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THOMAS v. The STATE.
A jury found Tony Thomas guilty of felony murder in the shooting death of Dominique Boyer; malice murder in the shooting deaths of Veondus Dennis and Antwan Wheeler; aggravated assault against Fredrick Foster, Raheem Zeigler, Kevyn Courtney, and Tiojah Johnson; and criminal gang activity.1 On appeal, Thomas contends that the trial court plainly erred in failing to instruct the jury on impeachment by a prior felony conviction and in denying his motion for a new trial based on the State's failure to disclose evidence that two witnesses had felony convictions. Thomas also contends that he received ineffective assistance of counsel. For the reasons explained below, we affirm.
Pertinent to Thomas's arguments on appeal, the evidence presented at trial showed the following.2
The 2013 Shooting (Boyer and Foster)
The first incident involved a drive-by shooting on March 28, 2013, at the Austin Oaks apartment complex in DeKalb County. Foster testified that, at that time, he was a member of Blocc, a local street gang. After school that day, Foster, Boyer, and two others were sitting in front of an apartment building waiting for a friend when a car approached. Shots were fired from inside the car as it drove past, and Boyer was shot in the head. Foster testified that he ran for cover when the shooting started and that he did not see who the shooter was or how many people were in the car. Foster testified that at the time of the shooting there was a “beef” between Blocc and the Duct Tape Boyz gang (“DTB”), but he did not know whether the shooting was gang-related.
Demetris Wilson, who was charged along with Thomas with murdering Boyer, testified at Thomas's trial. Wilson testified that “Duct Tape” refers to the gang Duct Tape Boyz and also to the music label, Duct Tape Entertainment, a business that includes many people who are not in the gang. Wilson, who is known as “Peewee,” testified that he was not a member of Duct Tape but that he was a member of Runts, a gang that is “associated” with Duct Tape. Wilson testified that, at the time of the shooting, he had a personal dispute with Blocc. He testified that he had stolen a vehicle on the morning of the shooting and gone out that afternoon with Deontay Cosby-Hendon and three others to find and kill members of Blocc. Wilson testified that he drove and that Cosby-Hendon and his friend, whom Wilson knew only as “D-man,” shot at the victims. Wilson testified that he had given Thomas a ride in the stolen car earlier that day but that Thomas was not in the car during the shooting. He testified that he had pleaded guilty to voluntary manslaughter for his role in the shooting of Boyer and had been sentenced to 20 years with 15 to serve in prison.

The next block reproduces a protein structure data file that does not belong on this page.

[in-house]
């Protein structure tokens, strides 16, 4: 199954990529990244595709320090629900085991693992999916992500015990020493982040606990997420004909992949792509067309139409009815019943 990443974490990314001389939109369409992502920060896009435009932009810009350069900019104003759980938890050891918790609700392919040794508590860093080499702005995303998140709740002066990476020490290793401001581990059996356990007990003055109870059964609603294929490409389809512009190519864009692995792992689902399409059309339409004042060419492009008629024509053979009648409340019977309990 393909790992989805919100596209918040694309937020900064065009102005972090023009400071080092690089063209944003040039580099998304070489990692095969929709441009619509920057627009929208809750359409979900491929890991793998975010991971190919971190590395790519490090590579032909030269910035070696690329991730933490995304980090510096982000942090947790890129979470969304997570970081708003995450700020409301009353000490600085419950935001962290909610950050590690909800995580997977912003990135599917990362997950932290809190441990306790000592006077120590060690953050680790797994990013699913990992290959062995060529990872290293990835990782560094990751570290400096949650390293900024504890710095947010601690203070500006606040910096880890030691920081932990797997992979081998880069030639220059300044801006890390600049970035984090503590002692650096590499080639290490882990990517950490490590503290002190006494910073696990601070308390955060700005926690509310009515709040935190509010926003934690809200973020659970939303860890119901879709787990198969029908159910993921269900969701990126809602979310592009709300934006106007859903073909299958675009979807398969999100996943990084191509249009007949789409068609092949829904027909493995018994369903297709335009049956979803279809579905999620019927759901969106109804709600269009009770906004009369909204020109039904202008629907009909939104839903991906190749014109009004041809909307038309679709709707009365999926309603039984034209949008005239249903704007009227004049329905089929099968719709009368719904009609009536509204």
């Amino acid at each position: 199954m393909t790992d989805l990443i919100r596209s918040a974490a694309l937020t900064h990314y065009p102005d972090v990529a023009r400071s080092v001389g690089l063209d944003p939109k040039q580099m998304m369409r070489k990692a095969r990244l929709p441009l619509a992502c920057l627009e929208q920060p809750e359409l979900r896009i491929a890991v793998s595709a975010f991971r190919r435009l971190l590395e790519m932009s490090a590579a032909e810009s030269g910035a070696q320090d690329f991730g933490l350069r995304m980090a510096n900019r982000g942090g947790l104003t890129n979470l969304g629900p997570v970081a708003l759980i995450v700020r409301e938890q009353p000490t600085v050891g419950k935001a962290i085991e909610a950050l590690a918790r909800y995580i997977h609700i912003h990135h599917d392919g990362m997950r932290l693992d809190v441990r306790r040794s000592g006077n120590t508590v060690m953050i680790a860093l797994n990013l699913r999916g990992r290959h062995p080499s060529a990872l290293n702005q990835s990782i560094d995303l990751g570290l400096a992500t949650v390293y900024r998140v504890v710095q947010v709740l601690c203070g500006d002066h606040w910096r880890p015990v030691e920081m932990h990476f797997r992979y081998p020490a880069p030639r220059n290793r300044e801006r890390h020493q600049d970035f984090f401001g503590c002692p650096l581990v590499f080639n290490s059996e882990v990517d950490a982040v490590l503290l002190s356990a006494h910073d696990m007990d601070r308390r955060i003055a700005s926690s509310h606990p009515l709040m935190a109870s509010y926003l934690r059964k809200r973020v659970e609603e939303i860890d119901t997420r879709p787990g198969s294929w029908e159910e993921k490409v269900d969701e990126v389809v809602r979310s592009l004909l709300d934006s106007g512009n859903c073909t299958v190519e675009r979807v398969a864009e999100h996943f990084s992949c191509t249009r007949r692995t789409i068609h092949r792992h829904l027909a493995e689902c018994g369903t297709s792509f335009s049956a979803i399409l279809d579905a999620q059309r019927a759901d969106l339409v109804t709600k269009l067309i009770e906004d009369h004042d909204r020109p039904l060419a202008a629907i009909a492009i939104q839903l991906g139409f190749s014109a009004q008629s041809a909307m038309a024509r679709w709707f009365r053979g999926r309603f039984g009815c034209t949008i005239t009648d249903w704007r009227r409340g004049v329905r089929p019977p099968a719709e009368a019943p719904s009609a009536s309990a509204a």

A detective testified that he and another detective interviewed Wilson in June 2014, and an audio recording of the interview was admitted and played for the jury. During that interview, contrary to his trial testimony, Wilson stated that the shooters were Thomas and Cosby-Hendon. Wilson picked Thomas out of a photo lineup and stated that Thomas was in Duct Tape. An audio recording of a telephone conversation Wilson had with his mother and grandparents a few days before Thomas's trial was also admitted and played for the jury. During that call, Wilson stated that Thomas was going to trial and that he was going to court to testify “to help [Thomas] get out.” His grandmother asked if Thomas was the shooter, and he replied, “yeah, him and [Cosby-Hendon].”